SpaceX, the private aerospace firm founded by Elon Musk, on Sunday completed its final test before it sends astronauts into space in as little as two months. The test launch in Florida consisted of a blast-off followed by the rocket exploding in order to mimic an emergency escape situation.
The unmanned Falcon 9 rocket took off as scheduled, and just over a minute later the Dragon crew capsule catapulted out of it.
Containing two crash test dummies, the capsule reached an altitude of about 27 miles (44 kilometers) before parachuting down into the ocean without incident.
"That's the main objective of this test, is to show that we can carry the astronauts safely away from the rocket in case anything's going wrong,'' said Benji Reed, director of crew mission management.
NASA's commercial crew program manager, Kathy Lueders, called it the "last open milestone" before NASA astronauts Doug Hurley and Robert Behnken are allowed to board a SpaceX rocket bound for the International Space Station (ISS).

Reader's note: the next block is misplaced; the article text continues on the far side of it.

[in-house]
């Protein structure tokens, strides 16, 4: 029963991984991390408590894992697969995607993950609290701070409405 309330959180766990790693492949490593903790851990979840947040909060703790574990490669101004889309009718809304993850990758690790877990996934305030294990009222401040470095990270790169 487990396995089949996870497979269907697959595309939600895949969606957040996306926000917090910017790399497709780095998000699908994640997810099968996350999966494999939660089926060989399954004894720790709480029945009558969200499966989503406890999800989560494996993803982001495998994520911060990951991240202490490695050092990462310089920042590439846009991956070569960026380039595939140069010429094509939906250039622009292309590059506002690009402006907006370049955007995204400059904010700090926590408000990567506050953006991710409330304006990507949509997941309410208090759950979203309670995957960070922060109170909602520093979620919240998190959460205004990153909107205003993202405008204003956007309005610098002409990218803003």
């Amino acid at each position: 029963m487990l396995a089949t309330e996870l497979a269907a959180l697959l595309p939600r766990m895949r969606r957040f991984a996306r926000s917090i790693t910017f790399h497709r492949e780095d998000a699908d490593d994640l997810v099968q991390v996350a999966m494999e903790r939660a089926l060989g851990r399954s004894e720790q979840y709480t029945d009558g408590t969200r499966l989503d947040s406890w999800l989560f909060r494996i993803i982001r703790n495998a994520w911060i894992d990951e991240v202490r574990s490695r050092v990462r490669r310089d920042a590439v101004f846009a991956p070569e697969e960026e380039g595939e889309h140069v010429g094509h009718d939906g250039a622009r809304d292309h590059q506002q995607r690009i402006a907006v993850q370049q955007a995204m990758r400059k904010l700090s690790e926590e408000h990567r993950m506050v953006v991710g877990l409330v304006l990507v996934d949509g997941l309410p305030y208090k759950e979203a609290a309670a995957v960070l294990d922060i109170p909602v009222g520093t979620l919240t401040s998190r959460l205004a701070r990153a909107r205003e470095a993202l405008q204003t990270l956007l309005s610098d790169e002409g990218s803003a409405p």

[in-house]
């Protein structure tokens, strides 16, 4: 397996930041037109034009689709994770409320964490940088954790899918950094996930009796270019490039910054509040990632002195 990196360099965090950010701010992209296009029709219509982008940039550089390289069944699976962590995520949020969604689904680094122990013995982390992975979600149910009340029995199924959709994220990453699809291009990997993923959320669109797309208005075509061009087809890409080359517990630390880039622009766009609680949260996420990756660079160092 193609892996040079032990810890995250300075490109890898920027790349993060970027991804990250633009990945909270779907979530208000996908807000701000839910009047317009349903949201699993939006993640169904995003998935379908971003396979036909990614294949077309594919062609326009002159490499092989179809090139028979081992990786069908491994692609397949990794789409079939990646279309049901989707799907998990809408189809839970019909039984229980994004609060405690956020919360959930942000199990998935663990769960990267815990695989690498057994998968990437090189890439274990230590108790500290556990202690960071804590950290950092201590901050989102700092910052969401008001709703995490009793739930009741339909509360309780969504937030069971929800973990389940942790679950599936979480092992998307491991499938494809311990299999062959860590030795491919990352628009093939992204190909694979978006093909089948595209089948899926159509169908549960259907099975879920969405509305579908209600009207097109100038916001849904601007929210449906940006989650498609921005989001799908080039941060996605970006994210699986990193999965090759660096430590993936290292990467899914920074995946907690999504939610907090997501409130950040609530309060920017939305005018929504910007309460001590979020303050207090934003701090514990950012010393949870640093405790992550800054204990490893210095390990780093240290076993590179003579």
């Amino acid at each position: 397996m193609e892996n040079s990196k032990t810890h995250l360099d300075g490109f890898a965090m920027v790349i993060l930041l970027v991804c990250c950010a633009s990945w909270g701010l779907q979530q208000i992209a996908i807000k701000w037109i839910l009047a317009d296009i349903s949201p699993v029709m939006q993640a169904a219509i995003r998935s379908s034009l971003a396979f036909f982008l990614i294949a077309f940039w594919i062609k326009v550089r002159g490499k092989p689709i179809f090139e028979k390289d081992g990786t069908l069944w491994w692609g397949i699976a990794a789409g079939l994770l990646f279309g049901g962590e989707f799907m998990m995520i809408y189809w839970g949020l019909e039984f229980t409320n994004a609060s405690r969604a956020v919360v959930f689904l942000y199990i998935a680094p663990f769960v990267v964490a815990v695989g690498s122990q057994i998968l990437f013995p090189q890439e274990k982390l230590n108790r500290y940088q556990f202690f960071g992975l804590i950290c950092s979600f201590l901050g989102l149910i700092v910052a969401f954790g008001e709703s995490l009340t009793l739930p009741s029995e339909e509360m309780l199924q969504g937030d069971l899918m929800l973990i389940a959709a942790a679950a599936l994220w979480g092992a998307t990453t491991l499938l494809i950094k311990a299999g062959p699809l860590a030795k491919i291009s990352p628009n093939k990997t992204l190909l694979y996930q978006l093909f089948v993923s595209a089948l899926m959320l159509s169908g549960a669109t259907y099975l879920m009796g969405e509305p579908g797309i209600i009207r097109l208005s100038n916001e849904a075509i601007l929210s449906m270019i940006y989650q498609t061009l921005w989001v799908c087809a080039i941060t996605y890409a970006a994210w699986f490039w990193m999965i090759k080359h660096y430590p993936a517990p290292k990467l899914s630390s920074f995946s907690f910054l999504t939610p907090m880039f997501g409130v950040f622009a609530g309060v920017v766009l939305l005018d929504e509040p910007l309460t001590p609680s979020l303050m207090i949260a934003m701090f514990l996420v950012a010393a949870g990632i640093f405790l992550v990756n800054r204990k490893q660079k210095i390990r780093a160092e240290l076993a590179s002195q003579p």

NASA relies on Russian rockets
NASA has had to rely on Russian Soyuz rockets to transport its astronauts to the ISS since 2011, when the Space Shuttle program ended. NASA instead announced it would hire private companies to develop the hardware, granting funds to Boeing and SpaceX.
Last month, however, Boeing's Starliner ended up in the wrong orbit during its first test flight.
SpaceX has said it hopes to launch its first commercial flight for tourists in 2021.